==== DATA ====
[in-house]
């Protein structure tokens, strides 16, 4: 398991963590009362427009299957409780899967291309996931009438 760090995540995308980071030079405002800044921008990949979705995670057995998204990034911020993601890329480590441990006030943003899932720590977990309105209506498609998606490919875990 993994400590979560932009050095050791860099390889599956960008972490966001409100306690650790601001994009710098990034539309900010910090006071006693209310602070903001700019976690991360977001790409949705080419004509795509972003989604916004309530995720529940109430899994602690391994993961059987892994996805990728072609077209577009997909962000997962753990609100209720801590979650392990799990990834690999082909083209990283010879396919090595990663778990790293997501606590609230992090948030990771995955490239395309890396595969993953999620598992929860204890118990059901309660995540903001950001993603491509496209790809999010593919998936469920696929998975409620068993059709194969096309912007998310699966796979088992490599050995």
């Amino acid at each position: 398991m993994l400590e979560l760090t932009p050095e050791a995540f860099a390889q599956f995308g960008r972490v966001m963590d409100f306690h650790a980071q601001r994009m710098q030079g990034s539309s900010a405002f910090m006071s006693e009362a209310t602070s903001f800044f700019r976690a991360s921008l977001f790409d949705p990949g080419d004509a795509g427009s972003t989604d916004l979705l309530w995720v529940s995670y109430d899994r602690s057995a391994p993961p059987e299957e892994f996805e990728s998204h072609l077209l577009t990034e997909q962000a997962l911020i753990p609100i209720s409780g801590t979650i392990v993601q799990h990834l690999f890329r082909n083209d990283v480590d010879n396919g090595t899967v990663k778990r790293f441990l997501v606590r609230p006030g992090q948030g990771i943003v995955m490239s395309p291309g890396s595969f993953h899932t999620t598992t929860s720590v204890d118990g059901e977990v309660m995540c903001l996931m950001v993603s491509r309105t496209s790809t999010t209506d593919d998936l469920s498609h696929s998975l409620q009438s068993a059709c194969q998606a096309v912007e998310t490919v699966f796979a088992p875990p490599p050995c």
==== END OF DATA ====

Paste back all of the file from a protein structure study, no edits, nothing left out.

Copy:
[in-house]
């Protein structure tokens, strides 16, 4: 398991963590009362427009299957409780899967291309996931009438 760090995540995308980071030079405002800044921008990949979705995670057995998204990034911020993601890329480590441990006030943003899932720590977990309105209506498609998606490919875990 993994400590979560932009050095050791860099390889599956960008972490966001409100306690650790601001994009710098990034539309900010910090006071006693209310602070903001700019976690991360977001790409949705080419004509795509972003989604916004309530995720529940109430899994602690391994993961059987892994996805990728072609077209577009997909962000997962753990609100209720801590979650392990799990990834690999082909083209990283010879396919090595990663778990790293997501606590609230992090948030990771995955490239395309890396595969993953999620598992929860204890118990059901309660995540903001950001993603491509496209790809999010593919998936469920696929998975409620068993059709194969096309912007998310699966796979088992490599050995």
């Amino acid at each position: 398991m993994l400590e979560l760090t932009p050095e050791a995540f860099a390889q599956f995308g960008r972490v966001m963590d409100f306690h650790a980071q601001r994009m710098q030079g990034s539309s900010a405002f910090m006071s006693e009362a209310t602070s903001f800044f700019r976690a991360s921008l977001f790409d949705p990949g080419d004509a795509g427009s972003t989604d916004l979705l309530w995720v529940s995670y109430d899994r602690s057995a391994p993961p059987e299957e892994f996805e990728s998204h072609l077209l577009t990034e997909q962000a997962l911020i753990p609100i209720s409780g801590t979650i392990v993601q799990h990834l690999f890329r082909n083209d990283v480590d010879n396919g090595t899967v990663k778990r790293f441990l997501v606590r609230p006030g992090q948030g990771i943003v995955m490239s395309p291309g890396s595969f993953h899932t999620t598992t929860s720590v204890d118990g059901e977990v309660m995540c903001l996931m950001v993603s491509r309105t496209s790809t999010t209506d593919d998936l469920s498609h696929s998975l409620q009438s068993a059709c194969q998606a096309v912007e998310t490919v699966f796979a088992p875990p490599p050995c």